Creating your intellectual property is something that takes time, energy, and dedication. If you’ve poured your heart and soul into a piece of music, art, or literature, you’ll want to be properly credited for the work you’ve created. This is where copyright law comes in.

But what are copyright laws, and how does copyright work? Let’s take a closer look at what these laws protect, as well as how both federal and Ohio copyright laws work.

What Are Copyright Laws?

Copyright law is a set of rules that gives creators of original works the exclusive rights to their use and distribution. This law covers a wide variety of creative works, including music, novels, movies, visual art, and more, which is crucial for protecting the creative investment of both individuals and companies. 

Copyright law attorneys help creative artists navigate these complex laws.

The Basics of Copyright Law

At its core, copyright law is about ownership. But how does it work? 

When you create something original, like a song, a book, or a piece of software, copyright law automatically protects your right to control how it’s used. 

Copyright does not protect ideas themselves, but it protects the expression of those ideas. For example, if you write a book, the specific text you write is protected, but the plot ideas or concepts can be used by others. You may have noticed the movies Avatar, Pocahontas, and Dances with Wolves follow a similar plotline. 

This distinction is vital to understand because it allows for a richer and varied creative landscape where artists and creators can build upon existing ideas without infringing on specific, protected expressions.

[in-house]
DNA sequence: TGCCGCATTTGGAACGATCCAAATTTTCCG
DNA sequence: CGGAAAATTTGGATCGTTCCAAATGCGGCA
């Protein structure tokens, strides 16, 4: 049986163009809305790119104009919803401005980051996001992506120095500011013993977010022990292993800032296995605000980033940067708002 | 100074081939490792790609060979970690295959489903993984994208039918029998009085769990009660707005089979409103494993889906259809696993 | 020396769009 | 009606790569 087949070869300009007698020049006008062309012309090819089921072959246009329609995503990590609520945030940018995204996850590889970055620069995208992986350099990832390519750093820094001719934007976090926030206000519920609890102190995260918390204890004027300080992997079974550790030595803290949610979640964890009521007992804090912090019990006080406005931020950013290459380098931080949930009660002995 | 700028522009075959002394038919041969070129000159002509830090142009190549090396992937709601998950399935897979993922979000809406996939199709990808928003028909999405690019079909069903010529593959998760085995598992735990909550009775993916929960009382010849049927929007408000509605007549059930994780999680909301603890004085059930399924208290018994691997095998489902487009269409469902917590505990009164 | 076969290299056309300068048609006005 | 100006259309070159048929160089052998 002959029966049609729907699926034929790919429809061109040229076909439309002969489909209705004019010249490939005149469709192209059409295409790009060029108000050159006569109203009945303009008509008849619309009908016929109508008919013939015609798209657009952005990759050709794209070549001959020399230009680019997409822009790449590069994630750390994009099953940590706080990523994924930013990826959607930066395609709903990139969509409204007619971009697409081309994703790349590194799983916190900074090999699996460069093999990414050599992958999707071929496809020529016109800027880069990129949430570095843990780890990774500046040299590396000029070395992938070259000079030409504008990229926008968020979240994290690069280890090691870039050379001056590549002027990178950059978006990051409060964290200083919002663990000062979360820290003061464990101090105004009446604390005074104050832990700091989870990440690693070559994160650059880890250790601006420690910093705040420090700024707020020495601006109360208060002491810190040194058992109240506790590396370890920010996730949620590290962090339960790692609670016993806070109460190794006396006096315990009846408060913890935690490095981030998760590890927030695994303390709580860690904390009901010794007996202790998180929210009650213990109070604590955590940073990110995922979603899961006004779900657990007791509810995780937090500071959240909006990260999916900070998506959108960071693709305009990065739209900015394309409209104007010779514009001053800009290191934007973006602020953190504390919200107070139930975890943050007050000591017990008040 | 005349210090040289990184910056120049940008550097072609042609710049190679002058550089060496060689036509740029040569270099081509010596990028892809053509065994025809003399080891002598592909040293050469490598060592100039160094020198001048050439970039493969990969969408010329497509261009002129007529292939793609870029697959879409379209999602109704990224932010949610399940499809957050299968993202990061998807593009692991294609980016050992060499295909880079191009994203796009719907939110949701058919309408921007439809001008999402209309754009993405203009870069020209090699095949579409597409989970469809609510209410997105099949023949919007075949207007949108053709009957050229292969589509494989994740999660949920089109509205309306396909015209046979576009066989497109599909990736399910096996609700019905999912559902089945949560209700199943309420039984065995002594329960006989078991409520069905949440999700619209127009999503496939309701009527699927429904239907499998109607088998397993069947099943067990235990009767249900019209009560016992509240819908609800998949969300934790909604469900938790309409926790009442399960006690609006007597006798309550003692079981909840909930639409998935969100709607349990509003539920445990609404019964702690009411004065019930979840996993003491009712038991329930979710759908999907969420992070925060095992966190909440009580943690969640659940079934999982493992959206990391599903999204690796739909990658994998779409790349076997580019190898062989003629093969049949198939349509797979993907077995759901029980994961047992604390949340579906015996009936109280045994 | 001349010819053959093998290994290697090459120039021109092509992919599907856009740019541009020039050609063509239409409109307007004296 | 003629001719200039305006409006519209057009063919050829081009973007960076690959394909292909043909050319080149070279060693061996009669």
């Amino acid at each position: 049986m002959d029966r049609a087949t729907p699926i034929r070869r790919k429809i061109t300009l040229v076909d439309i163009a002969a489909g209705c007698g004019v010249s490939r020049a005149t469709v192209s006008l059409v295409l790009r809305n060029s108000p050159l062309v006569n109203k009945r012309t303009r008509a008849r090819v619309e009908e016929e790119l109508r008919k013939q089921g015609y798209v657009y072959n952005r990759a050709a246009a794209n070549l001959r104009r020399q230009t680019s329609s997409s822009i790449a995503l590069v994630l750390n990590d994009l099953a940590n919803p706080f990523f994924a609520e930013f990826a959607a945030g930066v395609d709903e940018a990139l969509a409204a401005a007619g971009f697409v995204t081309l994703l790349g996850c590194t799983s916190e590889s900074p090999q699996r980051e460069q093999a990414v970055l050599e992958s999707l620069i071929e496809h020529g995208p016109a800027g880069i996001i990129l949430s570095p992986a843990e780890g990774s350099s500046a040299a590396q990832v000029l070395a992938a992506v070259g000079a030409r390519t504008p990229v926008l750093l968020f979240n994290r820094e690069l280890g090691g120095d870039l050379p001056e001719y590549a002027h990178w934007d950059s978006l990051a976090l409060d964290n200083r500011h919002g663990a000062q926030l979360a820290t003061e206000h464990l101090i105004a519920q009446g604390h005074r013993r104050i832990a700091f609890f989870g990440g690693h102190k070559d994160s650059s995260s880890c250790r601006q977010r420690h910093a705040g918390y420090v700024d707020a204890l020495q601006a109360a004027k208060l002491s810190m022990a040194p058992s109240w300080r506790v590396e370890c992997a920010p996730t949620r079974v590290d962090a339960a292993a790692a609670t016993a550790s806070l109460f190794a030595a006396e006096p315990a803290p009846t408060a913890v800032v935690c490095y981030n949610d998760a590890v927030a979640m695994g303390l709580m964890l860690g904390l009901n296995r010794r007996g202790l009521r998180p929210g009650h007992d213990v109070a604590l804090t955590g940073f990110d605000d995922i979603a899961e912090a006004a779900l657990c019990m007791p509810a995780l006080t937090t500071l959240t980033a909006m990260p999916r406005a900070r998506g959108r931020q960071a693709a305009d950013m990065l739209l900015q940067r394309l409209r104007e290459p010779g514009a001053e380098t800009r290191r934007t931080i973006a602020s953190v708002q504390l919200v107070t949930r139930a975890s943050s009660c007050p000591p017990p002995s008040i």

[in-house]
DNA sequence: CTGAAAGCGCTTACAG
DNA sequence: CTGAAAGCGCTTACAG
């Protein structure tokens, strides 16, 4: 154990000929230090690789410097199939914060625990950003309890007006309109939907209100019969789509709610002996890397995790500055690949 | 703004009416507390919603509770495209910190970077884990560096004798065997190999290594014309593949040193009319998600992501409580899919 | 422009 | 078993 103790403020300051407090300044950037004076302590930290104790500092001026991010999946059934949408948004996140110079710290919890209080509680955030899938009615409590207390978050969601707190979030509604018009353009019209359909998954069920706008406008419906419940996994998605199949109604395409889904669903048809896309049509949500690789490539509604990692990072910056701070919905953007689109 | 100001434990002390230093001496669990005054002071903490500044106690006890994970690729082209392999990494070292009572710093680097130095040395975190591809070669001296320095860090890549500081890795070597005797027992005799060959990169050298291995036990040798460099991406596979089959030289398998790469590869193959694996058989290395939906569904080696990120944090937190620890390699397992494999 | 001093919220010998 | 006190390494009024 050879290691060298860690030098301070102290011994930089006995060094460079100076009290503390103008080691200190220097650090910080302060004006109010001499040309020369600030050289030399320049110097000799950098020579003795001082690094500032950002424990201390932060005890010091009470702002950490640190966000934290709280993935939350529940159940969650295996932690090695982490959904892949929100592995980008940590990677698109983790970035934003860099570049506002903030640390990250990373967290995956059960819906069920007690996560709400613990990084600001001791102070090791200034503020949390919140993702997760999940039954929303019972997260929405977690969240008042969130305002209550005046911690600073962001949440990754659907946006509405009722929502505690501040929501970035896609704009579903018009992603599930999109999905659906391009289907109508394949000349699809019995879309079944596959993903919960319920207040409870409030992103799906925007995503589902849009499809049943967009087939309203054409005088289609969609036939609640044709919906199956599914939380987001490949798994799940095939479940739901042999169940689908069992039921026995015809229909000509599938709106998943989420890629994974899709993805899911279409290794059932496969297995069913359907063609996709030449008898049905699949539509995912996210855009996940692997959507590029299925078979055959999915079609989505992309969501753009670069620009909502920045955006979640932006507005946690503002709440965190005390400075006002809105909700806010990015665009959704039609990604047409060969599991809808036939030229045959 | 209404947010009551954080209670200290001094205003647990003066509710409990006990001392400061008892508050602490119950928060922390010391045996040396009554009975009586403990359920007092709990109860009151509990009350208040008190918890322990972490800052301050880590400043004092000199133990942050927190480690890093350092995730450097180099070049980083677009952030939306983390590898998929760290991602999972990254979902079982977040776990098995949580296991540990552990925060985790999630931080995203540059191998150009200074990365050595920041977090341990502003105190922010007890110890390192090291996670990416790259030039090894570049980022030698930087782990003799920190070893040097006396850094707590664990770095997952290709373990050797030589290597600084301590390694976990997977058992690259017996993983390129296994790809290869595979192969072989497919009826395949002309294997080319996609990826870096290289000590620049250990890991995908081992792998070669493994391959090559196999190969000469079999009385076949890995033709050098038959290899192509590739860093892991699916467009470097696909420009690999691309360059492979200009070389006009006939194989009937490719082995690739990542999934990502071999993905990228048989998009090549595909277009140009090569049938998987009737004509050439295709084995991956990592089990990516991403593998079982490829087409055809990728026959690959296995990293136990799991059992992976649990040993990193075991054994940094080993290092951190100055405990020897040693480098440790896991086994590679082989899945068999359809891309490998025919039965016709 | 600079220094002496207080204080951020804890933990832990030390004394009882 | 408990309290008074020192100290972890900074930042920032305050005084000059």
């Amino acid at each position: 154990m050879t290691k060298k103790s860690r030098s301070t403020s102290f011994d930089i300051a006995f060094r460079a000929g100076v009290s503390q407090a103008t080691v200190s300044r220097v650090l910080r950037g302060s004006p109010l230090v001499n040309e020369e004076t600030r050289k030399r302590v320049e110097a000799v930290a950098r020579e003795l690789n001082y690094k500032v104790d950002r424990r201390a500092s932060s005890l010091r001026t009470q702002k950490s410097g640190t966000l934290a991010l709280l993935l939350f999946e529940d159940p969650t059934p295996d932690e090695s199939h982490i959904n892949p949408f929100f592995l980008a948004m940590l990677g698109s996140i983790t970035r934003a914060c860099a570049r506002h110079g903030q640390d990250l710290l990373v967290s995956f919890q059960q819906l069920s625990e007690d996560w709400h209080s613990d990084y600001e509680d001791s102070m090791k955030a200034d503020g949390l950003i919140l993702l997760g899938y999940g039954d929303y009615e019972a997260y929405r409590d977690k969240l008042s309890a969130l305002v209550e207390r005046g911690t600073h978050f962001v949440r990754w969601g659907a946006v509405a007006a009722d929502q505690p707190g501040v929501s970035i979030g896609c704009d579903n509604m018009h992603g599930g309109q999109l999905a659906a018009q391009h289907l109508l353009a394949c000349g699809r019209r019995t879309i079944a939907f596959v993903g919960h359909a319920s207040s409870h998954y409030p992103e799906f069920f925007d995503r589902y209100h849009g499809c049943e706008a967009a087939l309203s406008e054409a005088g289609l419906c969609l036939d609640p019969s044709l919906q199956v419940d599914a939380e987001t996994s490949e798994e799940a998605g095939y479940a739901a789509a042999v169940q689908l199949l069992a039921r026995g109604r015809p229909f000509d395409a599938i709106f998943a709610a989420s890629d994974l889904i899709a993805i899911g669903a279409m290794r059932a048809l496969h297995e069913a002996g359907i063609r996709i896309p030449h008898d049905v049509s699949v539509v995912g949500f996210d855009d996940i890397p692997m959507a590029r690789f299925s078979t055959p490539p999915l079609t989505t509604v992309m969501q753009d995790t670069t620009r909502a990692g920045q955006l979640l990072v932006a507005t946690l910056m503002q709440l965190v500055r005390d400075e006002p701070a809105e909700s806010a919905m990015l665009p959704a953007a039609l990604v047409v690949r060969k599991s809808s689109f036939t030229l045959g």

One key aspect of copyright law is that protection is automatic. The moment you fix your creation in a tangible medium — write it down, record it, save it on your computer — it is protected by copyright.

You do not need to register your work for copyright law to apply. However, copyright registrations have helpful benefits, including eligibility for statutory damages and attorney fees in litigation. We often recommend registration for this reason.

What Copyright Does Not Cover

Understanding the limitations of copyright law is as important as knowing what it protects. Here are some concepts that this type of law does not cover. 

  • Ideas, procedures, methods, or systems: Copyright law is designed to protect the expression of ideas, not the ideas themselves. For example, a novel method for teaching mathematics can be described and promoted, but the method itself cannot be copyrighted. This distinction is crucial in fields like technology and education, where innovation depends on the free exchange of ideas.